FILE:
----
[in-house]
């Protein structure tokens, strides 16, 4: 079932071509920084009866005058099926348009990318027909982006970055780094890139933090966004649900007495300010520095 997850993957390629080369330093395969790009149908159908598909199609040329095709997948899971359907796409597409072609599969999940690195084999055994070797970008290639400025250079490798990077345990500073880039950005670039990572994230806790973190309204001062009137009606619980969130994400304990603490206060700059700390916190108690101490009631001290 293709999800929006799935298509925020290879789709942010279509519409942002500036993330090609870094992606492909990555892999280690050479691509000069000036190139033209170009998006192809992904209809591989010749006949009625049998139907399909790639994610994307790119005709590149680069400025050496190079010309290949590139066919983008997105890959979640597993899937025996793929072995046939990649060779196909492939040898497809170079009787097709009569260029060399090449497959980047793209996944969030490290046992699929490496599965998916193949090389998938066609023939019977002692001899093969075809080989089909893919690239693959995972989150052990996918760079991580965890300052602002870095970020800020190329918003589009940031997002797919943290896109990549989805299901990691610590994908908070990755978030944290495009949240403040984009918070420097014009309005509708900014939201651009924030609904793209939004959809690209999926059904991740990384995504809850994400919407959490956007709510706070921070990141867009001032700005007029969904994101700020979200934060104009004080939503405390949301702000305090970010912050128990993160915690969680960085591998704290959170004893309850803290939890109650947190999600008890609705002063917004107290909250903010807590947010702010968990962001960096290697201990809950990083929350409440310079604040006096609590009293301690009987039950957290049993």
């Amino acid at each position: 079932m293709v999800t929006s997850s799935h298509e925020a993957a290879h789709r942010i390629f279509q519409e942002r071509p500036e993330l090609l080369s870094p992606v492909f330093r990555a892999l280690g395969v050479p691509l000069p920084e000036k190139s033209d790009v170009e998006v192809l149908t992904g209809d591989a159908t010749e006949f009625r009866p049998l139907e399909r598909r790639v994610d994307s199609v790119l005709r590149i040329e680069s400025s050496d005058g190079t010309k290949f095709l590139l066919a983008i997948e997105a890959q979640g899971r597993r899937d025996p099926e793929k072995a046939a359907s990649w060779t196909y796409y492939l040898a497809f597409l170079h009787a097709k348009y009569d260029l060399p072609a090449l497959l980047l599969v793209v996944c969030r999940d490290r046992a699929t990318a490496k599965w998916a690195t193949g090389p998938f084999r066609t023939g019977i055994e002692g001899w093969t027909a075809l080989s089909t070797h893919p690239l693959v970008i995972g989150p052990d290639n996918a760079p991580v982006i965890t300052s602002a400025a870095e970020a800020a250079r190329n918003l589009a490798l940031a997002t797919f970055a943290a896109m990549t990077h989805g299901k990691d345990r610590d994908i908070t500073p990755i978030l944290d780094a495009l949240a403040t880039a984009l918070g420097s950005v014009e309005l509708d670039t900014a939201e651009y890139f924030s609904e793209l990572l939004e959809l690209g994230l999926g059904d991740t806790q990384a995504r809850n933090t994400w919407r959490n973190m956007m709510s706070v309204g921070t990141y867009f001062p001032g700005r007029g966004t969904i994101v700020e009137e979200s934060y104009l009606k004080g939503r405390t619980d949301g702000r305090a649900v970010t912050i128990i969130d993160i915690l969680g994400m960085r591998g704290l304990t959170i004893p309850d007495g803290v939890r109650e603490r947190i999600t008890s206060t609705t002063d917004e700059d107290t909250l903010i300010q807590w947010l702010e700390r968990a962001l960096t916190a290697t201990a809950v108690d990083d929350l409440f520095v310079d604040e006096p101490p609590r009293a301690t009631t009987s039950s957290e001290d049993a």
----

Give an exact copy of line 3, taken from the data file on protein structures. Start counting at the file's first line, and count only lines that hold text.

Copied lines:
């Amino acid at each position: 079932m293709v999800t929006s997850s799935h298509e925020a993957a290879h789709r942010i390629f279509q519409e942002r071509p500036e993330l090609l080369s870094p992606v492909f330093r990555a892999l280690g395969v050479p691509l000069p920084e000036k190139s033209d790009v170009e998006v192809l149908t992904g209809d591989a159908t010749e006949f009625r009866p049998l139907e399909r598909r790639v994610d994307s199609v790119l005709r590149i040329e680069s400025s050496d005058g190079t010309k290949f095709l590139l066919a983008i997948e997105a890959q979640g899971r597993r899937d025996p099926e793929k072995a046939a359907s990649w060779t196909y796409y492939l040898a497809f597409l170079h009787a097709k348009y009569d260029l060399p072609a090449l497959l980047l599969v793209v996944c969030r999940d490290r046992a699929t990318a490496k599965w998916a690195t193949g090389p998938f084999r066609t023939g019977i055994e002692g001899w093969t027909a075809l080989s089909t070797h893919p690239l693959v970008i995972g989150p052990d290639n996918a760079p991580v982006i965890t300052s602002a400025a870095e970020a800020a250079r190329n918003l589009a490798l940031a997002t797919f970055a943290a896109m990549t990077h989805g299901k990691d345990r610590d994908i908070t500073p990755i978030l944290d780094a495009l949240a403040t880039a984009l918070g420097s950005v014009e309005l509708d670039t900014a939201e651009y890139f924030s609904e793209l990572l939004e959809l690209g994230l999926g059904d991740t806790q990384a995504r809850n933090t994400w919407r959490n973190m956007m709510s706070v309204g921070t990141y867009f001062p001032g700005r007029g966004t969904i994101v700020e009137e979200s934060y104009l009606k004080g939503r405390t619980d949301g702000r305090a649900v970010t912050i128990i969130d993160i915690l969680g994400m960085r591998g704290l304990t959170i004893p309850d007495g803290v939890r109650e603490r947190i999600t008890s206060t609705t002063d917004e700059d107290t909250l903010i300010q807590w947010l702010e700390r968990a962001l960096t916190a290697t201990a809950v108690d990083d929350l409440f520095v310079d604040e006096p101490p609590r009293a301690t009631t009987s039950s957290e001290d049993a």